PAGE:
by Darian Smith
From the Editor: At last summer’s convention a group gathered with the intention to form a division of those interested in doing community service in their hometowns. Darian Smith was the organizer and driving force of the group. Here is his report of what happened and his announcement of future plans:
“Community service” is a term used to describe a wide range of activities performed by a person or group, often conducted voluntarily, addressing a deficiency in a community and benefitting the people who live in that community. Typically these coordinated efforts are taken on by groups of sighted people. The blind are not usually asked or expected to take part in such fulfilling, educational, and rewarding efforts. On July 3, 2011, thirty-five Federationists gathered to consider how they could spread the word about the satisfaction to be found in community service and the value it can have in strengthening the Federation.
At that meeting group organizers reported on what steps they had already taken, and a proposed mission statement was read and agreed upon. NFB First Vice President Fred Schroeder addressed the group and pointed out that it is important that, if blind people are to deserve first-class status, they must be expected to and expect themselves to contribute their time, talent, and energy as volunteers in their communities.
The group decided to meet monthly by telephone during the coming year. They established goals for the year and decided to work toward a group community service project around the time of the 2012 convention. Plans were made for a seminar and business meeting at the Dallas convention. Participants were urged to make presentations about the Community Service Interest Group at state conventions this year and to organize gatherings like the national one at those conventions. Reports of all such efforts will be given at the group’s meeting during the 2012 convention.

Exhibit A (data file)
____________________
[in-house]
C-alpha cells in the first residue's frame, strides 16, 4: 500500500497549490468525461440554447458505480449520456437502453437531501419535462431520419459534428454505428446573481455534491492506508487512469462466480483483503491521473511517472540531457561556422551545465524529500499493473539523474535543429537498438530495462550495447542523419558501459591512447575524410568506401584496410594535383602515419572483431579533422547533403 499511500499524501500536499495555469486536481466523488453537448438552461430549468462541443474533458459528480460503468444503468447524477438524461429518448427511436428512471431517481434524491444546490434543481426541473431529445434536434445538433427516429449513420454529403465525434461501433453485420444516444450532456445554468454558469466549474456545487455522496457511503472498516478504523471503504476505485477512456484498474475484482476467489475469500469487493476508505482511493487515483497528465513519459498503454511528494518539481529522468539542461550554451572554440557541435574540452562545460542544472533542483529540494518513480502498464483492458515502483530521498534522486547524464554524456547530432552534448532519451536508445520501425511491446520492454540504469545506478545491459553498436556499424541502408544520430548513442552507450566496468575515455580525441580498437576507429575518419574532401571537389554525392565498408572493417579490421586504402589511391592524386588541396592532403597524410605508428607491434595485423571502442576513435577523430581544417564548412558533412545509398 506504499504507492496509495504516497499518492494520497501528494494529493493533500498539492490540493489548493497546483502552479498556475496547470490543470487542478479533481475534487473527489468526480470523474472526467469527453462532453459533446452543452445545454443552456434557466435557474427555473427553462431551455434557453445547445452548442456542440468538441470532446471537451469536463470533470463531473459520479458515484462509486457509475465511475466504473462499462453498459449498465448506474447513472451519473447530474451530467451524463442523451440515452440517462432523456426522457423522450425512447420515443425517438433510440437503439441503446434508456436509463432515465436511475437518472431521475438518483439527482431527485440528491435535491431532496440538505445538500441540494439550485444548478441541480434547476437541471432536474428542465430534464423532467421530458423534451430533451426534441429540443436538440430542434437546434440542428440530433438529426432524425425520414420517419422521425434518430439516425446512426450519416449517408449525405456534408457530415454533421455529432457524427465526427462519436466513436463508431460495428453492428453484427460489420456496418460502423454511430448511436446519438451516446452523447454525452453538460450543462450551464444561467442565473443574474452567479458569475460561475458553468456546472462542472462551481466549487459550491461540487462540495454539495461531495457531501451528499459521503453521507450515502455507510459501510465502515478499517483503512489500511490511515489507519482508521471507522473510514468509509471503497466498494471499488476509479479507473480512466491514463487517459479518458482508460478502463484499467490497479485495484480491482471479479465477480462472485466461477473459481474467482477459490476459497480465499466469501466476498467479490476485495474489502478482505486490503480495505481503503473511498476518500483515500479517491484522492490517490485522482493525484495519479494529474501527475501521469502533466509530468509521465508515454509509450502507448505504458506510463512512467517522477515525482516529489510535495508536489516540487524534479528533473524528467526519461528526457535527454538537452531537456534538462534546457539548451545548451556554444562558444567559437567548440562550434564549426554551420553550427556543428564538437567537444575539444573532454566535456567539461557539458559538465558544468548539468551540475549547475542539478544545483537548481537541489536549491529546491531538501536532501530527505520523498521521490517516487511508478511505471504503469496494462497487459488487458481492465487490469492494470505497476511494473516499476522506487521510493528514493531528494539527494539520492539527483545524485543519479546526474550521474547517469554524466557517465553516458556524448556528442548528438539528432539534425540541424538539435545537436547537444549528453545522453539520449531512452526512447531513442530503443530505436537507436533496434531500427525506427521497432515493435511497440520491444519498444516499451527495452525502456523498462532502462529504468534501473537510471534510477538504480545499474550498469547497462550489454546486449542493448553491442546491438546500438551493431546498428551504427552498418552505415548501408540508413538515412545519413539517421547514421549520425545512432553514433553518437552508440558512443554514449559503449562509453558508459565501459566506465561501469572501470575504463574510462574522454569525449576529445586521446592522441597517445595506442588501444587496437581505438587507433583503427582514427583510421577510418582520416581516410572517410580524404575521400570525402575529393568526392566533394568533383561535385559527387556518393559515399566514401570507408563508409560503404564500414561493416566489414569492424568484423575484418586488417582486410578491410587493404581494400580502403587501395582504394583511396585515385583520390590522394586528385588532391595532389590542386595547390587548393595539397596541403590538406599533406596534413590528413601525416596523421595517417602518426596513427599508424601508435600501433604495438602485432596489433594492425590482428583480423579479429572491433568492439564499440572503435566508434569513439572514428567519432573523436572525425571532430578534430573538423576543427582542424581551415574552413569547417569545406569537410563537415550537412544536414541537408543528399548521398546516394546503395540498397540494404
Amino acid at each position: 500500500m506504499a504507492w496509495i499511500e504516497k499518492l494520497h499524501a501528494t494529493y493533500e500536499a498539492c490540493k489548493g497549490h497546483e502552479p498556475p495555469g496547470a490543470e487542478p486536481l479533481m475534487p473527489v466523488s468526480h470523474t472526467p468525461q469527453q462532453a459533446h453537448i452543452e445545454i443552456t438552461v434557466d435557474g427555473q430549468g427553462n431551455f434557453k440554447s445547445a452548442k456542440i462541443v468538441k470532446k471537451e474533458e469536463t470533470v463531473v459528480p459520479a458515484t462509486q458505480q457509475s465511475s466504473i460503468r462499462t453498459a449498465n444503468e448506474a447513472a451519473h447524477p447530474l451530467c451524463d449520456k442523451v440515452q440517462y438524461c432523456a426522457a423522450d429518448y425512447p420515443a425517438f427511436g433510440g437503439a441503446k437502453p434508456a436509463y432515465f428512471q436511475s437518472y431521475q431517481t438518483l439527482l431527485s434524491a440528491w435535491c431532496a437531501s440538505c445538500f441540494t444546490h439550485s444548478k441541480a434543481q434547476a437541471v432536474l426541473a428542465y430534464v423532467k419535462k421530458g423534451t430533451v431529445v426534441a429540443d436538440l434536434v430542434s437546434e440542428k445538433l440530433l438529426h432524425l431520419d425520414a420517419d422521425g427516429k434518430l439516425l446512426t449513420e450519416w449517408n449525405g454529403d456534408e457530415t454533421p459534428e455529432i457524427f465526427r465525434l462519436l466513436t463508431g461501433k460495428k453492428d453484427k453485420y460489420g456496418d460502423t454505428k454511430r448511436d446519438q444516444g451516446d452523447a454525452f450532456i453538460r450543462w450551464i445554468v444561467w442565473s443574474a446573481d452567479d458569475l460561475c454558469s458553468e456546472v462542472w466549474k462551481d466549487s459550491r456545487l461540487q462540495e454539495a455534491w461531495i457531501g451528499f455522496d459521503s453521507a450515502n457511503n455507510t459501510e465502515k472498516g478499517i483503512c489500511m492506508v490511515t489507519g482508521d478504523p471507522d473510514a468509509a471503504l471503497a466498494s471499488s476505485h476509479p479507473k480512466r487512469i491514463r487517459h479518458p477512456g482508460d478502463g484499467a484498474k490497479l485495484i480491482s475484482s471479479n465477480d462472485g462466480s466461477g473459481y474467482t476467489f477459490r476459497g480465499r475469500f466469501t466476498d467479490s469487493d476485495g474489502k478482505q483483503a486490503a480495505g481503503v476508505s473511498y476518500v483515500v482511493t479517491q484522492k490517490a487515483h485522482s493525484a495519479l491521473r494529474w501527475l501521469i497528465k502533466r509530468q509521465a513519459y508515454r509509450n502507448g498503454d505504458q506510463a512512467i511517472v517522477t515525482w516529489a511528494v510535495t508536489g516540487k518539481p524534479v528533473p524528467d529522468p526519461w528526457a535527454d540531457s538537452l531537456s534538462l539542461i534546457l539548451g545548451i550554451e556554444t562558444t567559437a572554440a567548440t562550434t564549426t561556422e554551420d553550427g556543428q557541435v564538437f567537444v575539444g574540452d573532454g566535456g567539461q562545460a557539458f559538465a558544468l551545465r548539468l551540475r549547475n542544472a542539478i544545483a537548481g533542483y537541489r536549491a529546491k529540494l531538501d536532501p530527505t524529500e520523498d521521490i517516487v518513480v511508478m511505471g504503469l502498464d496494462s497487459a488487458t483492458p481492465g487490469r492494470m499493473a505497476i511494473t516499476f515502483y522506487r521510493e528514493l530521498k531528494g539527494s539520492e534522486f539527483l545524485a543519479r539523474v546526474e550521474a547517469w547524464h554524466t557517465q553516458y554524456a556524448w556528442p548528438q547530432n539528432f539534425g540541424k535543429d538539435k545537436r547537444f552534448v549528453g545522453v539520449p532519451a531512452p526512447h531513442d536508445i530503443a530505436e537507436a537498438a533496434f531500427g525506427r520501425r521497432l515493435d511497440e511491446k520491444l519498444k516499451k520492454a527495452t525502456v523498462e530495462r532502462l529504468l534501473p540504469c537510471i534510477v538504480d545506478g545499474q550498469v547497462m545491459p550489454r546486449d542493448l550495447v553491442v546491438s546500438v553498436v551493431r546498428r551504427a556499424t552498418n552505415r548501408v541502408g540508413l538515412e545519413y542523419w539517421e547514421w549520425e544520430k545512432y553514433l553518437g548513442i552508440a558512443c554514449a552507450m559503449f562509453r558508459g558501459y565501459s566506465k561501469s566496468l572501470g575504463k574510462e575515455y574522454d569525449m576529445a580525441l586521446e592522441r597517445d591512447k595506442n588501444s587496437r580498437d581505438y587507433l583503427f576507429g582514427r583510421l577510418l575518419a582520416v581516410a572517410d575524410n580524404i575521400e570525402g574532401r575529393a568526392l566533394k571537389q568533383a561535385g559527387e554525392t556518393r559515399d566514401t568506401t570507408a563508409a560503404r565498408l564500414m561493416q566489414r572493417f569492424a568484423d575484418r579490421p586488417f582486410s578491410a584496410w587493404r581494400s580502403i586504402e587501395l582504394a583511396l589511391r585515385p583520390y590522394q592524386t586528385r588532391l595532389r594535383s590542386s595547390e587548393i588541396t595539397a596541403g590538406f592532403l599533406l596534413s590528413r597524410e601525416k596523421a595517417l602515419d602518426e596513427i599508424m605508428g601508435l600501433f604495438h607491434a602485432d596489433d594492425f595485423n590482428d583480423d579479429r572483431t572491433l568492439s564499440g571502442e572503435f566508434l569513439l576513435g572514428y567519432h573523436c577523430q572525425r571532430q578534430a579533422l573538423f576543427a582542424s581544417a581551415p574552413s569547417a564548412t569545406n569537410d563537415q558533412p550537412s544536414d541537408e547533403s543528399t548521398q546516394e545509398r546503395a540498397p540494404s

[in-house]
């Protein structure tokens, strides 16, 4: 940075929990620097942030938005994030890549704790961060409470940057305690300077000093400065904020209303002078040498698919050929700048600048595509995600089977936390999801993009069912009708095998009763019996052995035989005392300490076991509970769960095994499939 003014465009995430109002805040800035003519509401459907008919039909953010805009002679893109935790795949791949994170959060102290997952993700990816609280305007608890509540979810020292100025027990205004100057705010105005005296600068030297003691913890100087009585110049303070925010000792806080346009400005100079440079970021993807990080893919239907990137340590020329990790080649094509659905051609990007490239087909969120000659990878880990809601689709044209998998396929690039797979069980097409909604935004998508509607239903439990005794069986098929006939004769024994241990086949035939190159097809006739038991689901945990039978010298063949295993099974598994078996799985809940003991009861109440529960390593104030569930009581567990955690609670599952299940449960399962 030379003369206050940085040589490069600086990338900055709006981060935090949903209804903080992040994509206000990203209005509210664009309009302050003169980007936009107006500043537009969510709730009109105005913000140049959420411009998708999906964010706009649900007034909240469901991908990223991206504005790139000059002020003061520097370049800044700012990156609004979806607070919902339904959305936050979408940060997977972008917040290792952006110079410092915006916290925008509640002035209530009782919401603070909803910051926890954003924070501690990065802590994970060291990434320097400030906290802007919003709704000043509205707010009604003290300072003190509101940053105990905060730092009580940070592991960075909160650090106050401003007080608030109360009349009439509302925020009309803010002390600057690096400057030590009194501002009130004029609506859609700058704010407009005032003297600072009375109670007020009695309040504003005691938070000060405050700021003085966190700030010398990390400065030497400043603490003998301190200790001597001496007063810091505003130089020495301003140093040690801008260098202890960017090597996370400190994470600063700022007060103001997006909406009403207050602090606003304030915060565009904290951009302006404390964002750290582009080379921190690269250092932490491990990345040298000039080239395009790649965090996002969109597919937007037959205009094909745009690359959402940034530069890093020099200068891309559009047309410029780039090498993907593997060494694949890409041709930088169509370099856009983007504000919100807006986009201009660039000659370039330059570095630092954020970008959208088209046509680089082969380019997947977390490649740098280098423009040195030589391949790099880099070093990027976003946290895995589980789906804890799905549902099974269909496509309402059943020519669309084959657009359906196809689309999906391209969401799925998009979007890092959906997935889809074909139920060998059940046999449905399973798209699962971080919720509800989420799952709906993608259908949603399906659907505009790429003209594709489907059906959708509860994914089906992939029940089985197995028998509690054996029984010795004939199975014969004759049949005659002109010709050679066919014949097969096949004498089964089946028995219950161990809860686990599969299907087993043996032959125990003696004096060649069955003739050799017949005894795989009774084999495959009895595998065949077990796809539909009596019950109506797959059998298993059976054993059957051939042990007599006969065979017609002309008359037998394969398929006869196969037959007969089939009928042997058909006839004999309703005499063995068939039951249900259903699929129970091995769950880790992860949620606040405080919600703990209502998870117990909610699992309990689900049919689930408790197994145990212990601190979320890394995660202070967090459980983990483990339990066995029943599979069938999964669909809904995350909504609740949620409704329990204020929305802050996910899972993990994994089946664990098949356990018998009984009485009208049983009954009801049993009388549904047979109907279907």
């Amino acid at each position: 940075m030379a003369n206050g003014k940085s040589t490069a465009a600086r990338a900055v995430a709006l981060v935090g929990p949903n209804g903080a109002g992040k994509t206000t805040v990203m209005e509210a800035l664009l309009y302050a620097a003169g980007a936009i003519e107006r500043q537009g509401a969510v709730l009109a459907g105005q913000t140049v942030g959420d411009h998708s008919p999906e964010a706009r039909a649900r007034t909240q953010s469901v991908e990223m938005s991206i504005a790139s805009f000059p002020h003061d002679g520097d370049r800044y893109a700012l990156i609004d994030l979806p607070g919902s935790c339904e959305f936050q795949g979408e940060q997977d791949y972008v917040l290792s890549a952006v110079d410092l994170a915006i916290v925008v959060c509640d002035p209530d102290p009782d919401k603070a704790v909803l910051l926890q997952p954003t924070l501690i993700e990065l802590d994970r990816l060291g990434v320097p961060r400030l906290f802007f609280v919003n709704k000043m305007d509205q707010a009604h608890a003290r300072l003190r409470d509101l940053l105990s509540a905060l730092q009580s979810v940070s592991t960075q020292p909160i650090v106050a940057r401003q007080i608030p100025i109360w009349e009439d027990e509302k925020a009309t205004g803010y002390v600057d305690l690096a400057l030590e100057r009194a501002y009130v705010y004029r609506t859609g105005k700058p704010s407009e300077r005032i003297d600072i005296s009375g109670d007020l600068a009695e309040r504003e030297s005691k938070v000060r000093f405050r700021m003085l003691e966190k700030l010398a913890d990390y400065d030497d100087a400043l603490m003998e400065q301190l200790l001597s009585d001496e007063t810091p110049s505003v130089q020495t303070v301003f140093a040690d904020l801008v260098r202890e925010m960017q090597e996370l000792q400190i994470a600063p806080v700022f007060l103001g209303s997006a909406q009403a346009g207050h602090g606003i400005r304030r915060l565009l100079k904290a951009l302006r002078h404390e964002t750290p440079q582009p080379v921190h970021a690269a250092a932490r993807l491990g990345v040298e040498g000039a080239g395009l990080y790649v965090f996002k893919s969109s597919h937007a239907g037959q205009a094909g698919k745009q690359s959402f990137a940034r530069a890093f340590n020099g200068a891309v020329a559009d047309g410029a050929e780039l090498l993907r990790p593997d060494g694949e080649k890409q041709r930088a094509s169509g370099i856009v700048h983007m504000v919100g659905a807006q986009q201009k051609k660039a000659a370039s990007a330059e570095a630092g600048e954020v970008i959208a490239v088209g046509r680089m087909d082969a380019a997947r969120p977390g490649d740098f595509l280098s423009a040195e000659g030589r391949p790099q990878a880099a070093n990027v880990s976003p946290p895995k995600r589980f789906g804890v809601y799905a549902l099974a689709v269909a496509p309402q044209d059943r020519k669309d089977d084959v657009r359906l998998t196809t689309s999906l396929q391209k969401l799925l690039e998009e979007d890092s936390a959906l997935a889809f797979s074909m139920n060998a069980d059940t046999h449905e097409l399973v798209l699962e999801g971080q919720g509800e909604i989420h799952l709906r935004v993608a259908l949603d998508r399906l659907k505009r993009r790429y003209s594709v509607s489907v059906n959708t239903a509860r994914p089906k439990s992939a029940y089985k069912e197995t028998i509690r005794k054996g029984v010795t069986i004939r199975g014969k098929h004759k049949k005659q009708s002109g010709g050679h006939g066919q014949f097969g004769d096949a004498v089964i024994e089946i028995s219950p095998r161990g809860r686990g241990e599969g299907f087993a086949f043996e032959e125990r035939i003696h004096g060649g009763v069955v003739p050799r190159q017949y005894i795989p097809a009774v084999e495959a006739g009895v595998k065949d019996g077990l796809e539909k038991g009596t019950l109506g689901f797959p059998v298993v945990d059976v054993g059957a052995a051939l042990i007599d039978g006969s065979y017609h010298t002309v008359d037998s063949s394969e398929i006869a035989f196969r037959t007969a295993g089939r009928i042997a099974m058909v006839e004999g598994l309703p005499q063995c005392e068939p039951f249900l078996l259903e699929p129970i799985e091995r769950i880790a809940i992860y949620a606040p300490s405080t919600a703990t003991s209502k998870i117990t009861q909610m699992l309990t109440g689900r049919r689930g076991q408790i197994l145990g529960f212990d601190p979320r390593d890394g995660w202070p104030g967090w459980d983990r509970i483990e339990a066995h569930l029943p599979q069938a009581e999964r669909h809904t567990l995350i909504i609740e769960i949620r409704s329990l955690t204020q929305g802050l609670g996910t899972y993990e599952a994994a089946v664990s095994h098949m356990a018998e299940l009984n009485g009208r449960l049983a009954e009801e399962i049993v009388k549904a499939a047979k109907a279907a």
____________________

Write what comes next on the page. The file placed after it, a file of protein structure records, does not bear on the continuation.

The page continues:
The group has met by phone several times since the convention. Its listserv is <email@example.com>, and those interested are urged to join the list. A number of initiatives are under discussion including the following: joint service projects with the NFB’s three adult training centers; a challenge activity like those that occur in Meet the Blind Month, but this one would have a definite service orientation; doing outreach within the NFB and service organizations outside the Federation; and a fundraiser at national convention.
Those who have stepped forward in leadership of this interest group believe in community service and in the importance of encouraging blind people to take part in such efforts. Small groups of dedicated volunteers can change the world. We urge everyone in the NFB to get involved in community service. Doing so will improve your community and strengthen your chapter, your affiliate, and our national organization.